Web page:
Charles Dickens: “Literary Chronicler of the Industrial Revolution”

Charles Dickens: "Literary Chronicler of Industrial Revolution" (1812-1870)

                Charles Dickens began working to help his support his family at the age of twelve. It would be a foundation for the rest of his life. His family was poor, but so were many Victorian families in what was one of the greatest industry booms for Britain. Dickens gave them a voice when he used his own life as an inspiration for many of his stories. He wrote most of his material for magazines and the long novels came out in weekly installments for his devoted followers. His childhood as a laborer inspired such notable works as: The Adventures of Oliver Twist and David Copperfield (said to be the most autobiographical). His time as a clerk inspired one of his most famously told and retold stories: A Christmas Carol. Through his writing, Dickens showed the higher classes what it was really like for the demoralized working class.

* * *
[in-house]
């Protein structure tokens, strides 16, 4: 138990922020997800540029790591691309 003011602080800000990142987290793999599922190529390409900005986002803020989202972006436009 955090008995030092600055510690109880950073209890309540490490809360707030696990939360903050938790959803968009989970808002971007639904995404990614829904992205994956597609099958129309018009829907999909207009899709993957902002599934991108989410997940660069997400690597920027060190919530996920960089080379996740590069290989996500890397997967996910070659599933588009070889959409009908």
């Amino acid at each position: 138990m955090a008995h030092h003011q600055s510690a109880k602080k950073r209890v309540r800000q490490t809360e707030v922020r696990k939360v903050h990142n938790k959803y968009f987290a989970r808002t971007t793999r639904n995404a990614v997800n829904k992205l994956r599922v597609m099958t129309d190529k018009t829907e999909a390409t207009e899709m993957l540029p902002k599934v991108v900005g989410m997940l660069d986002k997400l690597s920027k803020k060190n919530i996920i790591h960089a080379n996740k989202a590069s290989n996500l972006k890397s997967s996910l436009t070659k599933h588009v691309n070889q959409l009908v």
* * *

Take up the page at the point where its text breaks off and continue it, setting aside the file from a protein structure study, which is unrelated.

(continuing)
Famous Works:

  • The Adventures of Oliver Twist
  • The Life and Adventures of Nicholas Nickleby
  • A Christmas Carol
  • David Copperfield
  • Bleak House
  • Little Dorrit
  • A Tale of Two Cities
  • Great Expectations


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